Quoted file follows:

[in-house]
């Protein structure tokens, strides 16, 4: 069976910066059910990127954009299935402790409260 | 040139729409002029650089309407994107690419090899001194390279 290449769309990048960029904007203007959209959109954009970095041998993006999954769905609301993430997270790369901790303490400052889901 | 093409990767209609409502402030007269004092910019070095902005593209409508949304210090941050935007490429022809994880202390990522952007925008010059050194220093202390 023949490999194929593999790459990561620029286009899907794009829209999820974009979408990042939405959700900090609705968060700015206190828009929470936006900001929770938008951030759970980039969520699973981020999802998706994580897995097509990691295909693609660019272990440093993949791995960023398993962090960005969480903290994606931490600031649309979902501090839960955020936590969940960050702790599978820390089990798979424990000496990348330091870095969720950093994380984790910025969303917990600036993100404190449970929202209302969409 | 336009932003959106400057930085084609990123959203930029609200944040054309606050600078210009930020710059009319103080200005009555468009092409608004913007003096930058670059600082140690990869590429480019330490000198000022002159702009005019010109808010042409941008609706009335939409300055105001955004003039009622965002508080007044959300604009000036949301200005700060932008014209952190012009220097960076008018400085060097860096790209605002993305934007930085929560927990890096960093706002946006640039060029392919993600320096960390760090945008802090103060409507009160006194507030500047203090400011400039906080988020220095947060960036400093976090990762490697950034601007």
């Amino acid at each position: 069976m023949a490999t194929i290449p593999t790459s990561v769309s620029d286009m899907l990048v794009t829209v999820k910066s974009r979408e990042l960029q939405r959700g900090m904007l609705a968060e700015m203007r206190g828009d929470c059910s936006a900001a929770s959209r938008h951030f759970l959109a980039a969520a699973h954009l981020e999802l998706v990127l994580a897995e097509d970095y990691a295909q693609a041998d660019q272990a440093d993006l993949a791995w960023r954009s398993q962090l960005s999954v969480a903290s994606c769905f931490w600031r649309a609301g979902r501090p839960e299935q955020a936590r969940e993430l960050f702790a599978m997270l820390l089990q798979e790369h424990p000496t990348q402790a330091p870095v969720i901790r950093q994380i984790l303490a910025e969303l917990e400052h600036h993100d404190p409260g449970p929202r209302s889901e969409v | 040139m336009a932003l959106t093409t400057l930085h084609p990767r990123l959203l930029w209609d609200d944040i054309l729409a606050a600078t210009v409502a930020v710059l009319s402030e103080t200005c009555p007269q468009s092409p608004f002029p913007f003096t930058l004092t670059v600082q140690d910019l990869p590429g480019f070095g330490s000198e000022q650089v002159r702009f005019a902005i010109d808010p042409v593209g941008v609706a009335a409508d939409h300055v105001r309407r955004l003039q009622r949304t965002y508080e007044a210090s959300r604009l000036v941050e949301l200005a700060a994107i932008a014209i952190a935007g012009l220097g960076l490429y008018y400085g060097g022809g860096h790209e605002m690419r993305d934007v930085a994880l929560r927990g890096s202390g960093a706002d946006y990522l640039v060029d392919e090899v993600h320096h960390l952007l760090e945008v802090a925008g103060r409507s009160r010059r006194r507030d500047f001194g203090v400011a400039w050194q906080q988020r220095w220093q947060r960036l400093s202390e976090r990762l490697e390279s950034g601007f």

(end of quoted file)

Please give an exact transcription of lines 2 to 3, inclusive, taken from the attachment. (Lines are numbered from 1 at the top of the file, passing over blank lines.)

């Protein structure tokens, strides 16, 4: 069976910066059910990127954009299935402790409260 | 040139729409002029650089309407994107690419090899001194390279 290449769309990048960029904007203007959209959109954009970095041998993006999954769905609301993430997270790369901790303490400052889901 | 093409990767209609409502402030007269004092910019070095902005593209409508949304210090941050935007490429022809994880202390990522952007925008010059050194220093202390 023949490999194929593999790459990561620029286009899907794009829209999820974009979408990042939405959700900090609705968060700015206190828009929470936006900001929770938008951030759970980039969520699973981020999802998706994580897995097509990691295909693609660019272990440093993949791995960023398993962090960005969480903290994606931490600031649309979902501090839960955020936590969940960050702790599978820390089990798979424990000496990348330091870095969720950093994380984790910025969303917990600036993100404190449970929202209302969409 | 336009932003959106400057930085084609990123959203930029609200944040054309606050600078210009930020710059009319103080200005009555468009092409608004913007003096930058670059600082140690990869590429480019330490000198000022002159702009005019010109808010042409941008609706009335939409300055105001955004003039009622965002508080007044959300604009000036949301200005700060932008014209952190012009220097960076008018400085060097860096790209605002993305934007930085929560927990890096960093706002946006640039060029392919993600320096960390760090945008802090103060409507009160006194507030500047203090400011400039906080988020220095947060960036400093976090990762490697950034601007």
């Amino acid at each position: 069976m023949a490999t194929i290449p593999t790459s990561v769309s620029d286009m899907l990048v794009t829209v999820k910066s974009r979408e990042l960029q939405r959700g900090m904007l609705a968060e700015m203007r206190g828009d929470c059910s936006a900001a929770s959209r938008h951030f759970l959109a980039a969520a699973h954009l981020e999802l998706v990127l994580a897995e097509d970095y990691a295909q693609a041998d660019q272990a440093d993006l993949a791995w960023r954009s398993q962090l960005s999954v969480a903290s994606c769905f931490w600031r649309a609301g979902r501090p839960e299935q955020a936590r969940e993430l960050f702790a599978m997270l820390l089990q798979e790369h424990p000496t990348q402790a330091p870095v969720i901790r950093q994380i984790l303490a910025e969303l917990e400052h600036h993100d404190p409260g449970p929202r209302s889901e969409v | 040139m336009a932003l959106t093409t400057l930085h084609p990767r990123l959203l930029w209609d609200d944040i054309l729409a606050a600078t210009v409502a930020v710059l009319s402030e103080t200005c009555p007269q468009s092409p608004f002029p913007f003096t930058l004092t670059v600082q140690d910019l990869p590429g480019f070095g330490s000198e000022q650089v002159r702009f005019a902005i010109d808010p042409v593209g941008v609706a009335a409508d939409h300055v105001r309407r955004l003039q009622r949304t965002y508080e007044a210090s959300r604009l000036v941050e949301l200005a700060a994107i932008a014209i952190a935007g012009l220097g960076l490429y008018y400085g060097g022809g860096h790209e605002m690419r993305d934007v930085a994880l929560r927990g890096s202390g960093a706002d946006y990522l640039v060029d392919e090899v993600h320096h960390l952007l760090e945008v802090a925008g103060r409507s009160r010059r006194r507030d500047f001194g203090v400011a400039w050194q906080q988020r220095w220093q947060r960036l400093s202390e976090r990762l490697e390279s950034g601007f």